Rules and laws on sharing/using customer emails


I'm wondering if there are any specific regulations and laws regarding the use of customer email addresses for companies (more specifically in my case, CA-based corporations). For example, say I had a user sign-up for my app and sign-in with her email address, now known to me.

I assume I can contact the customer whenever I want until she decides to unsubscribe from the mailing list (most companies do this, so I assume it's legit).

How about sharing or selling the address with a partner firm for the purpose of generating leads? I remember seeing the "do you authorize us to share your information with our partners" question on many sites before, which leads me to believe that there might be some regulation against doing that without explicit consent. If that's true, would placing the consent in the EULA be sufficient, or does it need to be truly explicit?


Privacy Leads Email Marketing

asked Dec 13 '12 at 20:34
156 points

2 Answers


Not clear if you are referring to California or Canada.

In the US - refer to the CAN-SPAM rulings.
Here is a comparison to EU and US spam laws Including when the person signed up, including a simple opt out option, and maintaining signup records help in keeping your from being labeled a spammer and getting your mailserver blacklisted.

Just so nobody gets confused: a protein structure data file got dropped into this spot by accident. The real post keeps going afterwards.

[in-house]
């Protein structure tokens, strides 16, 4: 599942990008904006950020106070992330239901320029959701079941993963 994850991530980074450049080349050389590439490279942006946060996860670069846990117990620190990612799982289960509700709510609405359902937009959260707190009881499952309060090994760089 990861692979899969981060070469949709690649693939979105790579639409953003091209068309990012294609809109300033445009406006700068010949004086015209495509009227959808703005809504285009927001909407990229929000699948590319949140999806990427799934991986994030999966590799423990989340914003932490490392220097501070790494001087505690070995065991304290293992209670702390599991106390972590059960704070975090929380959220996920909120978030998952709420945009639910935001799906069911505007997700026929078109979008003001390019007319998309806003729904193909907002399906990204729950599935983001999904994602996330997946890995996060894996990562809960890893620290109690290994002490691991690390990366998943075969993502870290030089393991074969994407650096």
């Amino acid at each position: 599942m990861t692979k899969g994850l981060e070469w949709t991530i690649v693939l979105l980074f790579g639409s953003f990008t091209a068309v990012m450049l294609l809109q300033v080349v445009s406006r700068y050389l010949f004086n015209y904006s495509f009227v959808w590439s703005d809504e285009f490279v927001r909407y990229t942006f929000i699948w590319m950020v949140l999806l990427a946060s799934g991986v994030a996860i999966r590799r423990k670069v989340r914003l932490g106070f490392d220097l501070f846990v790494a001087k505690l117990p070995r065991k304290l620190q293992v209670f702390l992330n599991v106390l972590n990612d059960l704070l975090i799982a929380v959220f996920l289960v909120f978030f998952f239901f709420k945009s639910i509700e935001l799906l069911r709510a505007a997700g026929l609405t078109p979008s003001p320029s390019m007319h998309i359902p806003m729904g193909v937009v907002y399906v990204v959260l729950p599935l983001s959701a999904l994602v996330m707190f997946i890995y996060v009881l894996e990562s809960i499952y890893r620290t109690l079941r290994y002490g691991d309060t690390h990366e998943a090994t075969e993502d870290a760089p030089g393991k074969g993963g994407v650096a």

And - just because you have their email address doesn't mean that you can automatically include them on multiple lists unless you specifically asked them during signup. For every new list, you should be asking for their permission to add them - and allow them to opt out on any number of lists you create.

Think that's a bit harsh? Perhaps.. but one look at the papa johns text spam debacle and the fines associated with wrongly assuming permission may change your mind.

answered Feb 16 '13 at 09:14
Jim Galley
9,952 points


Wether there is rule or none, it is still not acceptable to share users' emails to any third party, especially those who are not affiliated anymore. And oh, selling it is a very bad Idea. It's against the "good" company etiquette. They trusted you to handle their personal info, it's your call to ruin it even without their knowings.

answered Feb 16 '13 at 08:40
Angelo Suerte
58 points

Your Answer

  • Bold
  • Italic
  • • Bullets
  • 1. Numbers
  • Quote
Not the answer you're looking for? Ask your own question or browse other questions in these topics:

Privacy Leads Email Marketing